NHS productivity grows faster than wider economy

A new study by the University of York’s Centre for Health Economics has shown that the productivity of the NHS has improved almost two and a half times as fast than the wider economy over the last 12 years.

According to the study, Productivity of the English NHS: 2016/17 Update, NHS staff provided 16.5% more care pound for pound in 2016/17 than they did in 2004/05, compared to productivity growth of only 6.7 per cent in the economy as a whole.

The study shows NHS outputs have continuously increased since they started being measured a dozen years ago.

Some 5.2 million more patients received planned or emergency hospital treatments in 2016/17 than in 2004/05 – an increase of about 42 per cent.

Separately outpatient activity has shot up by 131% since 2004/05, with over 60 million more attendances in 2016/17 compared to 2007/08.

Increases in NHS outputs have been mirrored by increases in inputs. Between 2004/05 and 2016/17, expenditure on NHS staff increased by 57.4 per cent, while expenditure on materials and capital increased by 202.3% and 189.2% respectively.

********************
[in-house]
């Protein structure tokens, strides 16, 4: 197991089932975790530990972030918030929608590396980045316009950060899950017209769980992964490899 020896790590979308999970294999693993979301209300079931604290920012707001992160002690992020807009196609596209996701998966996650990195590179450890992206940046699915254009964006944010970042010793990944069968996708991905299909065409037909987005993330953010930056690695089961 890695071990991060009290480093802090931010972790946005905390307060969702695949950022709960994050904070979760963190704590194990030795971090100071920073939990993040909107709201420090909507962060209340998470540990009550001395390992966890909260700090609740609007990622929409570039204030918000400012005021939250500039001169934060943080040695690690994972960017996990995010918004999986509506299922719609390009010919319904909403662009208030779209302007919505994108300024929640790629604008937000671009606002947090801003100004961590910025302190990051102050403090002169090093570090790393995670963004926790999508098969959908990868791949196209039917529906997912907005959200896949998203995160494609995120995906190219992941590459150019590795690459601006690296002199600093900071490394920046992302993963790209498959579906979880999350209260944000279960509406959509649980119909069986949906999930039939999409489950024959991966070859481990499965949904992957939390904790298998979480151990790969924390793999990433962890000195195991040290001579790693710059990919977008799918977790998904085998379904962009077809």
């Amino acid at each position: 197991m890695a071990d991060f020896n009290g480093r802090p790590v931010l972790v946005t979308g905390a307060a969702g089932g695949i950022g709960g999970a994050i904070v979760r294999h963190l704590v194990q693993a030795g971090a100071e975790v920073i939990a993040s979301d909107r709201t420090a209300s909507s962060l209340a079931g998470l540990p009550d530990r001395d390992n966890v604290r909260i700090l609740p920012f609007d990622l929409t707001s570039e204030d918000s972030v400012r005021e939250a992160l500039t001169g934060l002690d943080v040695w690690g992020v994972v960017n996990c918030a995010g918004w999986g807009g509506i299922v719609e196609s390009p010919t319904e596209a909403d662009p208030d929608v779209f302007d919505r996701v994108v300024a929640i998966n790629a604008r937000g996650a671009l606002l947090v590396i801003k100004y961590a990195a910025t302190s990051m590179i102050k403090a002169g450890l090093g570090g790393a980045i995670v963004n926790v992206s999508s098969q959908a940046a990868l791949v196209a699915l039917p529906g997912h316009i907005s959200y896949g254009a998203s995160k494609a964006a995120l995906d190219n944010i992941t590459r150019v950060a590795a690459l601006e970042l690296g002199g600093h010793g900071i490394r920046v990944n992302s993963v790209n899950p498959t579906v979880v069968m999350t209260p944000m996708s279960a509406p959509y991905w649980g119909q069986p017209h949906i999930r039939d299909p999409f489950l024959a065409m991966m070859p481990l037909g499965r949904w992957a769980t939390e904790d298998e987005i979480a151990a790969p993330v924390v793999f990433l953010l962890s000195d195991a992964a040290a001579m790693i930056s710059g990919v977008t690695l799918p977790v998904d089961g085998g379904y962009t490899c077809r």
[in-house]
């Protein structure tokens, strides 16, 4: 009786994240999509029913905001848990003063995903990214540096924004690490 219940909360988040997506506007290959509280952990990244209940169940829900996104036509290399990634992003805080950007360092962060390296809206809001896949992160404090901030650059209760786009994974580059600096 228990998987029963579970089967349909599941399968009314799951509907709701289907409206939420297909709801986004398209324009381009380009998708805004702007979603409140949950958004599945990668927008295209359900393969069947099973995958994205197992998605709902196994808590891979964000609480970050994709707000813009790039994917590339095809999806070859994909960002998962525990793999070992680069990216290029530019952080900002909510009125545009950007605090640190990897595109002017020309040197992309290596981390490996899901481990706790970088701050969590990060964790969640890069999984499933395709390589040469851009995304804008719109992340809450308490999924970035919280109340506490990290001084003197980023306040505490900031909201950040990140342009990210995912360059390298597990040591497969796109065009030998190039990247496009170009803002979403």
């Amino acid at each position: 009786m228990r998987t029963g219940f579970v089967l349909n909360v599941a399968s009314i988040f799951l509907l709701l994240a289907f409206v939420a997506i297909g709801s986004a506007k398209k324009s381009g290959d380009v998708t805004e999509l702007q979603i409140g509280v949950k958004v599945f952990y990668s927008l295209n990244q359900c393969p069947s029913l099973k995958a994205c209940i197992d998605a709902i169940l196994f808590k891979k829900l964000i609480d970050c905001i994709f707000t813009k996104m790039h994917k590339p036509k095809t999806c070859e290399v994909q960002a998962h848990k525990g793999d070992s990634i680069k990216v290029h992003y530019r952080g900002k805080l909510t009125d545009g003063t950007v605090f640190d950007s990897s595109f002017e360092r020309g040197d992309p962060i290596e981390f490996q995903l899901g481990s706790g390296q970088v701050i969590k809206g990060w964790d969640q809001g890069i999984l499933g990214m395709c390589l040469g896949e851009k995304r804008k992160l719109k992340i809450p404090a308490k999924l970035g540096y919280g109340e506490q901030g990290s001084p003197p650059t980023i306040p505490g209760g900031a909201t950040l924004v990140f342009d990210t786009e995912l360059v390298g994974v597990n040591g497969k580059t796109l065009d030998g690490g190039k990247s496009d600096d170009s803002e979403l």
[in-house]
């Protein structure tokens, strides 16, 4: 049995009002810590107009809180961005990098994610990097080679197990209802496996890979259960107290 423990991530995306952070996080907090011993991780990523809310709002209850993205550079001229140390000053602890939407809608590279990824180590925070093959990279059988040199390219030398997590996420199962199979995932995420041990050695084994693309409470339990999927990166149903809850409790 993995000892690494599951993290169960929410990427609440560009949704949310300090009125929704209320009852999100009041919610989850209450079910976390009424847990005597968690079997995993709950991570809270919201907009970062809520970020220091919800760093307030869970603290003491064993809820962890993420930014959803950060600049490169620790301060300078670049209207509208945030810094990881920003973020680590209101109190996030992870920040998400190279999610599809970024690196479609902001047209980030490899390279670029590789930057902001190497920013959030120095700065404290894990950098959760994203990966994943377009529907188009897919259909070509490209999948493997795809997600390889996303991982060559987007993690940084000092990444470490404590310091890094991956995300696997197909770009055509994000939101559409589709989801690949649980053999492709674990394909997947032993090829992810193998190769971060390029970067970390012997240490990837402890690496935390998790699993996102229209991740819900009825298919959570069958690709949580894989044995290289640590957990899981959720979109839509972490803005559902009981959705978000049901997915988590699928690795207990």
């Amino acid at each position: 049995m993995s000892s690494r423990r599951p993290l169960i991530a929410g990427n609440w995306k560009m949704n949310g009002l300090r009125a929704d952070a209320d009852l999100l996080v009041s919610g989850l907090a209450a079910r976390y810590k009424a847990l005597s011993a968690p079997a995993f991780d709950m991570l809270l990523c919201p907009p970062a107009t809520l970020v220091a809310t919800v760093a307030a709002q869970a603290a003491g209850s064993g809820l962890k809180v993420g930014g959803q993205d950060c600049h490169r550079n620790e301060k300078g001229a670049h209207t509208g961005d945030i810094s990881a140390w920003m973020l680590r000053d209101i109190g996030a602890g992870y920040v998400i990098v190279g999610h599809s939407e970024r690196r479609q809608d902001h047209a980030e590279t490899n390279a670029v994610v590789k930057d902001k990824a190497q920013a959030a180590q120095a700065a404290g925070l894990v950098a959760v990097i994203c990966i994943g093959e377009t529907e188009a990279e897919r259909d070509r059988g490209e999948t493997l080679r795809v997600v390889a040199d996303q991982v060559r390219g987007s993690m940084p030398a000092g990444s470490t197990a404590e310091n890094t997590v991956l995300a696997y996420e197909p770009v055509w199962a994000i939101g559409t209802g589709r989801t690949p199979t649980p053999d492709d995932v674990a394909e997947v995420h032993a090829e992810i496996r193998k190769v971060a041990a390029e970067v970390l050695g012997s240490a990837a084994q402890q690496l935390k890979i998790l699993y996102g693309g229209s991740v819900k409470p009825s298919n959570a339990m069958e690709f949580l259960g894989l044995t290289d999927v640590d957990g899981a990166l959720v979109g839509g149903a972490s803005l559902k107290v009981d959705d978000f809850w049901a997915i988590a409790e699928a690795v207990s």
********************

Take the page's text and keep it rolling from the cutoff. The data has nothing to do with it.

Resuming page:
Comments (0)

This website is for healthcare professionals, people who work in pharmacy and pharmacy students. By clicking into any content, you confirm this describes you and that you agree to Pharmacy Network News's Terms of Use and Privacy Policy.

We use essential, performance, functional and advertising cookies to give you a better web experience. Find out how to manage these cookies here. We also use Interest Based Advertising Cookies to display relevant advertisements on this and other websites based on your viewing behaviour. By clicking "Accept" you agree to the use of these Cookies and our Cookie Policy.